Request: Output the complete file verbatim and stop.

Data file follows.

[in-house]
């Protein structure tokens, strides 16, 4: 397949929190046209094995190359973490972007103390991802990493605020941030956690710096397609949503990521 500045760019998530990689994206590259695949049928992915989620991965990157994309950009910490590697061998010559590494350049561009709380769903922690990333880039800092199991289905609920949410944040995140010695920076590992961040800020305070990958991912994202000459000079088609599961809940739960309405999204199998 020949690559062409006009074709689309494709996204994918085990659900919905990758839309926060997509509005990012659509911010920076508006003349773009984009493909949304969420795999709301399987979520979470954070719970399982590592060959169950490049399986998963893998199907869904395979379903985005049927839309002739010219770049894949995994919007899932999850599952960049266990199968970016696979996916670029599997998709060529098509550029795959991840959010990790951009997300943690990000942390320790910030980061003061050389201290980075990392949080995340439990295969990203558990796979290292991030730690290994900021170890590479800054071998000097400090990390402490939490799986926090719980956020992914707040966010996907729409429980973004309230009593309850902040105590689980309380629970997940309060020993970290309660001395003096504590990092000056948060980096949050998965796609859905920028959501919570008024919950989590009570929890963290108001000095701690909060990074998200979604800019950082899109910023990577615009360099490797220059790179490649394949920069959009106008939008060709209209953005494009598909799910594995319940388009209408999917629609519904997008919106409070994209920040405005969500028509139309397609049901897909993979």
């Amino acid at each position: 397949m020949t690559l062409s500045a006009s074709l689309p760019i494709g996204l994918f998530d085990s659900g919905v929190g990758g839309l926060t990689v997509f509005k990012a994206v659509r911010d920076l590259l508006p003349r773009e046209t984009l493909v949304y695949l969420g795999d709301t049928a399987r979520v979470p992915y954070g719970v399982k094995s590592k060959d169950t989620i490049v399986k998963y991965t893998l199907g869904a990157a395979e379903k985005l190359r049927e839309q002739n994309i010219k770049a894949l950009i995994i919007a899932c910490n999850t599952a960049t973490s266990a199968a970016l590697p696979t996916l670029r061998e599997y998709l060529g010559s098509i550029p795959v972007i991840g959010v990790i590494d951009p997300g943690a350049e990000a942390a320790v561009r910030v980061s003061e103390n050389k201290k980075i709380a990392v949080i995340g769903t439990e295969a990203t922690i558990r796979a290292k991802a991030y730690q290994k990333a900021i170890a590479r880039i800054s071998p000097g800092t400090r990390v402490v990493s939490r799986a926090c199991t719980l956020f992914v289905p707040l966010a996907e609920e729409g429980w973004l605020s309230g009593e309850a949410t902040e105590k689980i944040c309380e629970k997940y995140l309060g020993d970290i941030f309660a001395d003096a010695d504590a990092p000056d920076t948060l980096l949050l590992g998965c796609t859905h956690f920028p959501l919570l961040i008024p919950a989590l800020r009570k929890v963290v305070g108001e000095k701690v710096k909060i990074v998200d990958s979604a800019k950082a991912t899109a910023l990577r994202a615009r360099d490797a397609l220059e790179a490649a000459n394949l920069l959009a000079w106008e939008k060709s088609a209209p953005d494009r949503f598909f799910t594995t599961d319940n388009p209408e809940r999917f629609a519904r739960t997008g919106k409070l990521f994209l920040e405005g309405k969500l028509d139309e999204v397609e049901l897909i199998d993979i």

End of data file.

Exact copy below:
[in-house]
């Protein structure tokens, strides 16, 4: 397949929190046209094995190359973490972007103390991802990493605020941030956690710096397609949503990521 500045760019998530990689994206590259695949049928992915989620991965990157994309950009910490590697061998010559590494350049561009709380769903922690990333880039800092199991289905609920949410944040995140010695920076590992961040800020305070990958991912994202000459000079088609599961809940739960309405999204199998 020949690559062409006009074709689309494709996204994918085990659900919905990758839309926060997509509005990012659509911010920076508006003349773009984009493909949304969420795999709301399987979520979470954070719970399982590592060959169950490049399986998963893998199907869904395979379903985005049927839309002739010219770049894949995994919007899932999850599952960049266990199968970016696979996916670029599997998709060529098509550029795959991840959010990790951009997300943690990000942390320790910030980061003061050389201290980075990392949080995340439990295969990203558990796979290292991030730690290994900021170890590479800054071998000097400090990390402490939490799986926090719980956020992914707040966010996907729409429980973004309230009593309850902040105590689980309380629970997940309060020993970290309660001395003096504590990092000056948060980096949050998965796609859905920028959501919570008024919950989590009570929890963290108001000095701690909060990074998200979604800019950082899109910023990577615009360099490797220059790179490649394949920069959009106008939008060709209209953005494009598909799910594995319940388009209408999917629609519904997008919106409070994209920040405005969500028509139309397609049901897909993979």
């Amino acid at each position: 397949m020949t690559l062409s500045a006009s074709l689309p760019i494709g996204l994918f998530d085990s659900g919905v929190g990758g839309l926060t990689v997509f509005k990012a994206v659509r911010d920076l590259l508006p003349r773009e046209t984009l493909v949304y695949l969420g795999d709301t049928a399987r979520v979470p992915y954070g719970v399982k094995s590592k060959d169950t989620i490049v399986k998963y991965t893998l199907g869904a990157a395979e379903k985005l190359r049927e839309q002739n994309i010219k770049a894949l950009i995994i919007a899932c910490n999850t599952a960049t973490s266990a199968a970016l590697p696979t996916l670029r061998e599997y998709l060529g010559s098509i550029p795959v972007i991840g959010v990790i590494d951009p997300g943690a350049e990000a942390a320790v561009r910030v980061s003061e103390n050389k201290k980075i709380a990392v949080i995340g769903t439990e295969a990203t922690i558990r796979a290292k991802a991030y730690q290994k990333a900021i170890a590479r880039i800054s071998p000097g800092t400090r990390v402490v990493s939490r799986a926090c199991t719980l956020f992914v289905p707040l966010a996907e609920e729409g429980w973004l605020s309230g009593e309850a949410t902040e105590k689980i944040c309380e629970k997940y995140l309060g020993d970290i941030f309660a001395d003096a010695d504590a990092p000056d920076t948060l980096l949050l590992g998965c796609t859905h956690f920028p959501l919570l961040i008024p919950a989590l800020r009570k929890v963290v305070g108001e000095k701690v710096k909060i990074v998200d990958s979604a800019k950082a991912t899109a910023l990577r994202a615009r360099d490797a397609l220059e790179a490649a000459n394949l920069l959009a000079w106008e939008k060709s088609a209209p953005d494009r949503f598909f799910t594995t599961d319940n388009p209408e809940r999917f629609a519904r739960t997008g919106k409070l990521f994209l920040e405005g309405k969500l028509d139309e999204v397609e049901l897909i199998d993979i």